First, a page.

Editor’s Note: This is the first of a four-part series. If you’d like to read the entire series as a single document, you can download a PDF here.
If you live in Nassau County, if you grew up and went to school here, if you’ve raised or are raising children here, or even if your only connection is that you work at Nassau Community College, you know what Dr. Williams was talking about when he said during his first report to the Board of Trustees back in September that one of our goals as a campus needs to be “decreasing the community college stigma:”
We’ve all heard NCC referred to as “13th grade” or “Turnpike Tech,” or some other label meant to disparage as second-rate (at best) not only the students who come here to claim an education, but also the degrees they earn, and the faculty, staff, and administration who work here. Yet despite the persistence with which this stigma has been applied to NCC, Dr. Willams is, in our memory, the first of this campus’ presidents to state explicitly that fighting the stigma should be one of our institution’s goals.
Calling this goal “the national piece,” Dr. Williams connected it to what has indeed become a national effort to set the record straight on what community colleges are, what they are not, and why understanding that difference is so important. Spearheaded by Steve Robinson, President of Owens Community College (OCC) in Toledo, Ohio, this effort has its own hashtag, #EndCCStigma, its own website, and even its own podcast, on which Robinson interviews an impressive and inclusive range of people connected to community colleges, including our own Dean Melanie Hammer, who appears in Episode 2.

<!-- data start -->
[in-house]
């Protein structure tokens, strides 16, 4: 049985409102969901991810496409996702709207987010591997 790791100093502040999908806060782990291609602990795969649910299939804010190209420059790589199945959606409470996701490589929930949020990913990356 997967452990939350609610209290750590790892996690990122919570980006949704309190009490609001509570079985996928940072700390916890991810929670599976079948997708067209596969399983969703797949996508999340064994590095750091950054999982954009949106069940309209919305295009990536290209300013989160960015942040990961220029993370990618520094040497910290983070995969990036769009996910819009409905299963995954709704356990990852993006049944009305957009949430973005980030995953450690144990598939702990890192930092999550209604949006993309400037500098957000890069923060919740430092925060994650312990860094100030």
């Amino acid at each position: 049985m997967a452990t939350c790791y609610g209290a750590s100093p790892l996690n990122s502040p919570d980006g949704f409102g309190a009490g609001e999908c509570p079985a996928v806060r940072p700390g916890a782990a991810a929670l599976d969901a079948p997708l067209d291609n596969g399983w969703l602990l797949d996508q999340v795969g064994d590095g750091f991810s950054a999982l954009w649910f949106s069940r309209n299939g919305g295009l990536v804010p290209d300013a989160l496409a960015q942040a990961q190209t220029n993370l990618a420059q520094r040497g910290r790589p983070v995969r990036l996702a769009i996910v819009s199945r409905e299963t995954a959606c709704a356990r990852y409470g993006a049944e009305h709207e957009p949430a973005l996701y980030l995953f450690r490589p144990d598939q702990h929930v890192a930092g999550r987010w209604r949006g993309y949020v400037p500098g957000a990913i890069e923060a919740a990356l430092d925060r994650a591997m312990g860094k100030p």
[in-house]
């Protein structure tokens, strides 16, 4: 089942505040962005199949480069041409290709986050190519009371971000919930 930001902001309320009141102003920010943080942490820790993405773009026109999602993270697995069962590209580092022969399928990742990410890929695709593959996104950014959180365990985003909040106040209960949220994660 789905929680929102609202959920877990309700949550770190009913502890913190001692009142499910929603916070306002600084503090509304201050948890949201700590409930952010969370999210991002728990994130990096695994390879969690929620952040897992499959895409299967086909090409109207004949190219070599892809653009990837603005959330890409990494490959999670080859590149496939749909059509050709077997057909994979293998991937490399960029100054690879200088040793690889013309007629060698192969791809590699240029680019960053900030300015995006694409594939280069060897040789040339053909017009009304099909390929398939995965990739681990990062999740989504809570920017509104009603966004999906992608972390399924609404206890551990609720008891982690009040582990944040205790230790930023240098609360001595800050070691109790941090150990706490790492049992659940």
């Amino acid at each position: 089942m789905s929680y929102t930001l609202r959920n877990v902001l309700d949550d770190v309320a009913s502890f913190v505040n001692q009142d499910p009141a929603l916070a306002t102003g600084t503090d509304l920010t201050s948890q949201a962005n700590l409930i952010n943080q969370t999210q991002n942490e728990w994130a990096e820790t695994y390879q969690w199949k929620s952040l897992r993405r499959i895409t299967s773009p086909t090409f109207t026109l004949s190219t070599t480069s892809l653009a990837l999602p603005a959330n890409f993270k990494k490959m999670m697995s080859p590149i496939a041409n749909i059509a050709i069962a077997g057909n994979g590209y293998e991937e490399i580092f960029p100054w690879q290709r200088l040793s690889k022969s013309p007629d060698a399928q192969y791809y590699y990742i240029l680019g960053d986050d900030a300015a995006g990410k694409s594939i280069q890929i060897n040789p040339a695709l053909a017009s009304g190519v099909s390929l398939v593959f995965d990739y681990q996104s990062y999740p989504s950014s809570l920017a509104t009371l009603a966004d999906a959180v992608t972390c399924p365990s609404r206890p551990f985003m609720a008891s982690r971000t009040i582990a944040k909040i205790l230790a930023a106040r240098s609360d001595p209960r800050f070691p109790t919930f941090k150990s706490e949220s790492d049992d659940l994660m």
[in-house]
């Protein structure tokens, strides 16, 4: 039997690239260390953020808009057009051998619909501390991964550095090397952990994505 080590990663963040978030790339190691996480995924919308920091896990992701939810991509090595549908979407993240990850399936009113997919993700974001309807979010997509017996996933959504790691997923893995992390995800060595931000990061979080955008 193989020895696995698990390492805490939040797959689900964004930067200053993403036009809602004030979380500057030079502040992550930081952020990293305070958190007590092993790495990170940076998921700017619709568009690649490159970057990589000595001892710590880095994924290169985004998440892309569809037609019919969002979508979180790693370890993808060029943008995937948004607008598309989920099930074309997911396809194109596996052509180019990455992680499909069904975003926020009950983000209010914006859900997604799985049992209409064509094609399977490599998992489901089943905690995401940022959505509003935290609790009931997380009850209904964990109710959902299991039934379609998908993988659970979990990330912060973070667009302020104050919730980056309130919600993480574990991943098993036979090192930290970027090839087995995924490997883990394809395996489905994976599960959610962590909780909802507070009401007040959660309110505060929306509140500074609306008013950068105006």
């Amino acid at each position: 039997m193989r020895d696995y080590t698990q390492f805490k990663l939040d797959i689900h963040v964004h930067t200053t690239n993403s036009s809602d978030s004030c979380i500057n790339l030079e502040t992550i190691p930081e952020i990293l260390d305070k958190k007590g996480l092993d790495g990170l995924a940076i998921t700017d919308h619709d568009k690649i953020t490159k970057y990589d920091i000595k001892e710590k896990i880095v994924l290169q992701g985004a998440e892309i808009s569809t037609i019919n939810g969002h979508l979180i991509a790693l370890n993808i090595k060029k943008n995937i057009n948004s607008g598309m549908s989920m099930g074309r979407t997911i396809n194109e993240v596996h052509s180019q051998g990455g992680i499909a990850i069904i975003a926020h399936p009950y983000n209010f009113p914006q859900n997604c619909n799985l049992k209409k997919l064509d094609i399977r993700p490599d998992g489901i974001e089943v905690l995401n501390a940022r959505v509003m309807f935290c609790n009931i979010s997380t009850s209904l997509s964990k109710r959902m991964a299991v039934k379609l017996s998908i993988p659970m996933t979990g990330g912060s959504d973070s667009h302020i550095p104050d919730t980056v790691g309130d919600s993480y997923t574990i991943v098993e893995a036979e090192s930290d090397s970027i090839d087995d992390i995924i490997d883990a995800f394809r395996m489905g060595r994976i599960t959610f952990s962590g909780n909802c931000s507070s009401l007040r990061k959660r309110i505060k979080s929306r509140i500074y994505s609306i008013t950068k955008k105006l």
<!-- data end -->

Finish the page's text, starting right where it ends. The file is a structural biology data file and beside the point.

Robinson has also put a lot of energy into making the fight against the community college stigma central to conversations where it may previously have been overlooked. He has, for example, put out a joint statement with Dr. Christopher Parker, President & CEO of the National Junior College Athletic Association. As well, he has made a point of speaking about the issue at conferences like this one, held by The National Council for Marketing & Public Relations (an organization representing community and technical college marketing and PR professionals), and in forums like the Regional Economic Development Alliance Study Committee, a legislative committee in his state, before which he testified earlier this year.
Robinson’s enthusiasm and commitment are infectious and even inspiring—indeed, we encourage you to check out the podcast and follow the hashtag—and we are glad to know that Dr. Williams has taken the #EndCCStigma message to heart. The national conversation about the role community colleges do, can, and should play in higher education will have an impact on everyone connected to our campus—witness our recent colloquium on dual enrollment and our ongoing discussions about Guided Pathways—and so it is important that we as a campus and we, as a full-time faculty union, have a voice in that conversation.
We’ll be using this series of four blog posts for that purpose.
(If you’d rather not wait for the entire series to post and you’d like to read the entire essay, you can download a PDF here. Please forgive any formatting irregularities.)